Last Updated on May 6, 2015, by eNotes Editorial. Word Count: 546
On a warm and humid summer evening on the Bayou St. John in Louisiana, Manna-Loulou, a slave of Madame Delise, recalls the refrain of a Creole love song. The song reminds Manna-Loulou of the story of Zoraïde, and she decides that instead of making up a bedtime story for her mistress this evening, she will instead tell her this true tragic tale. Manna-Loulou then recounts the story of beautiful Zoraïde to her mistress in Creole patois.
Manna-Loulou’s story beings with a description of the lovely Zoraïde, who is a Creole beauty with light skin and a slim graceful figure. She is the slave and goddaughter of Madame Delarivière. It is Madame Delarivière’s desire that Zoraïde marry a mulatto, Monsieur Ambroise, who belongs to Dr. Langlè. Dr. Langlè is a friend and admirer of Madame Delarivière. However, Zoraïde despises the ugly Monsieur Ambroise, whom she describes as cruel and false. She cleverly contrives to avoid this match so often suggested by her mistress by claiming she is not yet ready to marry anyone. Madame Delarivière accepts this excuse because she does not really want to part with her dear Zoraïde, despite her insistence that this marriage take place.
Zoraïde eventually does fall in love but not with Monsieur Ambroise. Instead she loses her heart to Mézor. The first time she sees Mézor, he is dancing the Bamboula, a sensual Creole dance. The captivating dark-skinned Mézor is a field hand who also belongs to Dr. Langlè. When Madame Delarivière learns Zoraïde is in love with and intends to marry Mézor, she becomes distraught. She thinks Mézor is an unworthy match for her beloved goddaughter, so she demands that Zoraïde never speak to Mézor again. Zoraïde and Mézor, however, continue to see each other, and soon Zoraïde becomes pregnant. When she confesses this to Madame Delarivière, the white woman becomes very angry and persuades Dr. Langlè to sell Mézor to a plantation far away.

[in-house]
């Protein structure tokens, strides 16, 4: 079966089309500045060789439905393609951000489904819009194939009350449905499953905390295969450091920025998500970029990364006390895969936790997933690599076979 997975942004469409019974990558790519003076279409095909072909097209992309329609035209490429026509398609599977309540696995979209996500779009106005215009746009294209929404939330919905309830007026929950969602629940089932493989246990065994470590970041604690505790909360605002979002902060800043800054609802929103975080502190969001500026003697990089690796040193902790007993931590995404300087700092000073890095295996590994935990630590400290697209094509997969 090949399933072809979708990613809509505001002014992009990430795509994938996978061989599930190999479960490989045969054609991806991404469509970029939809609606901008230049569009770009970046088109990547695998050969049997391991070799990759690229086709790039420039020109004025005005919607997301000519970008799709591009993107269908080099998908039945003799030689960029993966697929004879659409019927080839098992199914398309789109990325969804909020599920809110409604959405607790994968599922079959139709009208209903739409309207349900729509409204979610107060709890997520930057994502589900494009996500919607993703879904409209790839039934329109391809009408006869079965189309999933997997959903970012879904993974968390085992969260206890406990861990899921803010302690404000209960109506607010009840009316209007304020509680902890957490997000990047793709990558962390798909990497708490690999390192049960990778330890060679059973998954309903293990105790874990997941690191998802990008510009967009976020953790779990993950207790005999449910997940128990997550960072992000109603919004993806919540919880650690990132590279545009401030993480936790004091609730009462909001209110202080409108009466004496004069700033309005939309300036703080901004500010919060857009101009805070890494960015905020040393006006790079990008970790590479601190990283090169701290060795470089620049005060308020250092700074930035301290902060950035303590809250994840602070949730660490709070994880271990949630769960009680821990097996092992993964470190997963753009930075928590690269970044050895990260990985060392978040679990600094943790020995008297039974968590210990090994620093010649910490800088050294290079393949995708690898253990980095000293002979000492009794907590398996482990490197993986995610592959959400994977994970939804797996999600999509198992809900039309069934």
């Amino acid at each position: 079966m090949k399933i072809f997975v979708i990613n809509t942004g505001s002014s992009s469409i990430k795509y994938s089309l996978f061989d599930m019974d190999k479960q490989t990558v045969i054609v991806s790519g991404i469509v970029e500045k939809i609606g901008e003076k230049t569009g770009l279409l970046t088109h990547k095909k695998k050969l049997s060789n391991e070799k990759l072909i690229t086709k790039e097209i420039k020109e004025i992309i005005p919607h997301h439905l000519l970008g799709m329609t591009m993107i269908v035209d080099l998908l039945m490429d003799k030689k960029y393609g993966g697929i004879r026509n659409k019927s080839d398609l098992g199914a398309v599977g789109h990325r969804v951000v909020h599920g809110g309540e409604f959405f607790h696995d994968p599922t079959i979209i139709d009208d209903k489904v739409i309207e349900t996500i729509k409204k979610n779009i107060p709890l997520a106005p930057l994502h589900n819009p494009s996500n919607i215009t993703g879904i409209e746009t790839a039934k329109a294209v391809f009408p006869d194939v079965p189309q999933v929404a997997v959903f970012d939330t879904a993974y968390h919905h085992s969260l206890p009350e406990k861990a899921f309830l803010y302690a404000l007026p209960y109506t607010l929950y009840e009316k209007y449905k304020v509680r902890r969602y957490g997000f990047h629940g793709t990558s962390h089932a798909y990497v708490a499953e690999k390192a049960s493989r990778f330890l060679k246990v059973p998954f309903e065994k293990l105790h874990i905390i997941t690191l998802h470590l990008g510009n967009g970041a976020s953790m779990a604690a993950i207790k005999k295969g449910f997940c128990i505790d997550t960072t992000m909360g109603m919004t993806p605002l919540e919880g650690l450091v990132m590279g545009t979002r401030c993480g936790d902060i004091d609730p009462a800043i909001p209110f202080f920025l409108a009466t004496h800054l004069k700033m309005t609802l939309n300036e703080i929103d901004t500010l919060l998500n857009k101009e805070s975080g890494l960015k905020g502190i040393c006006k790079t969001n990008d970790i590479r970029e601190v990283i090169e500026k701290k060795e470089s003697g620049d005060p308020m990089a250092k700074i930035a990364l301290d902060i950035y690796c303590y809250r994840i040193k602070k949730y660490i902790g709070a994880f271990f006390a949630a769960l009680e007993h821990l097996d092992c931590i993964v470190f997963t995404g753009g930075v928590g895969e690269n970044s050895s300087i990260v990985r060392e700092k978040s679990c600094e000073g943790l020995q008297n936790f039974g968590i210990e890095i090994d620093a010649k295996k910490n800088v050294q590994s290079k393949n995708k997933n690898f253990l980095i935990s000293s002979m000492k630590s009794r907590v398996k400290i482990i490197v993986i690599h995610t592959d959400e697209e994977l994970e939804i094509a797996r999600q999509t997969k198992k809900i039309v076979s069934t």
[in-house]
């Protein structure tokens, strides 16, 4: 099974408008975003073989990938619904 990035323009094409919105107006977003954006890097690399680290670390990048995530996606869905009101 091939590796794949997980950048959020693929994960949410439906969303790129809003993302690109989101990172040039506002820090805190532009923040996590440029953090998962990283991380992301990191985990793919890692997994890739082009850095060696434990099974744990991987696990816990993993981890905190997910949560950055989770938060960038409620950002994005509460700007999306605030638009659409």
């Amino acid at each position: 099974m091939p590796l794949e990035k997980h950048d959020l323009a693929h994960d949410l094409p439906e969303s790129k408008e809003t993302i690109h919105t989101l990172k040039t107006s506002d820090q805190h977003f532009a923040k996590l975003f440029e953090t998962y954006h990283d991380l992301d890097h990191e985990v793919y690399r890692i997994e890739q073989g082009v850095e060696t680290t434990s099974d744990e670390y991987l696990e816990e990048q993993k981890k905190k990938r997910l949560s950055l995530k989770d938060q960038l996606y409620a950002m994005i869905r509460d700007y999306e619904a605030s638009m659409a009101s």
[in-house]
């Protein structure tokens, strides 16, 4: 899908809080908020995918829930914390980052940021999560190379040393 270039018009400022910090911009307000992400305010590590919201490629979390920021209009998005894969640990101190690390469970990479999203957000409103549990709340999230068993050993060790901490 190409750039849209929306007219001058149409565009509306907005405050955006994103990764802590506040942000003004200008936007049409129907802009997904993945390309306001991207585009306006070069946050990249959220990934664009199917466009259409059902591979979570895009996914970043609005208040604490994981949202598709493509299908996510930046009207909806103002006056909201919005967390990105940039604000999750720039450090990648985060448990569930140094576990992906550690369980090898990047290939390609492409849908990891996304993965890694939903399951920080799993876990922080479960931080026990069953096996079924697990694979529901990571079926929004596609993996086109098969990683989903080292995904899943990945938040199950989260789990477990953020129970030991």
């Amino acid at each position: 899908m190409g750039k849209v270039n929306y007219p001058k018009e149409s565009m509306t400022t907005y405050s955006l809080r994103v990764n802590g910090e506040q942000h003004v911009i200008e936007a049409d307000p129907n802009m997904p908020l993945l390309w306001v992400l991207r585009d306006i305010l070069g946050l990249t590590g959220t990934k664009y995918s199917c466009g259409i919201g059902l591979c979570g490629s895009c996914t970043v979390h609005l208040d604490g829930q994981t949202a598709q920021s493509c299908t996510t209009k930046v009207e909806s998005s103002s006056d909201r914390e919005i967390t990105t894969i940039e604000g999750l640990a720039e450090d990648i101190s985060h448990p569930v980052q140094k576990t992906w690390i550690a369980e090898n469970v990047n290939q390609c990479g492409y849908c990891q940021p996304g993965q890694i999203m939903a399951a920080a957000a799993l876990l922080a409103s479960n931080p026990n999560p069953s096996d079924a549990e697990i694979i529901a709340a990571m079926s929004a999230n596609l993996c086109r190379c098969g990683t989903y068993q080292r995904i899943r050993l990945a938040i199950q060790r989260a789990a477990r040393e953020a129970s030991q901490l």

Devastated to be separated from her beloved Mézor, Zoraïde is comforted somewhat by knowing that she will soon have a baby to love and cherish. However, after Zoraïde gives birth, Madame Delarivière arranges for the baby to be sent away. When Zoraïde asks for her baby, she is told the child is dead.
Zoraïde never recovers from this cruel blow, and after a few years of continual anguish, she lapses into madness. She begins to clutch and carry with her a bundle of rags, the size and shape of a baby, convinced that this is her child. None of Madame Delarivière’s attempts to persuade Zoraïde to part with this rag bundle is successful. Finally, desperate to restore her favored goddaughter to sanity, Madame Delarivière sends for Zoraïde’s child, who is by now a toddler. Fearing a trick, Zoraïde rejects the child and lives the rest of her long life devoted to the rag bundle and forever tormented by her loss.
When Manna-Loulou finishes her story, Madame Delise makes only one comment. She says, rather sleepily, that she feels most sorry for Zoraïde’s child.
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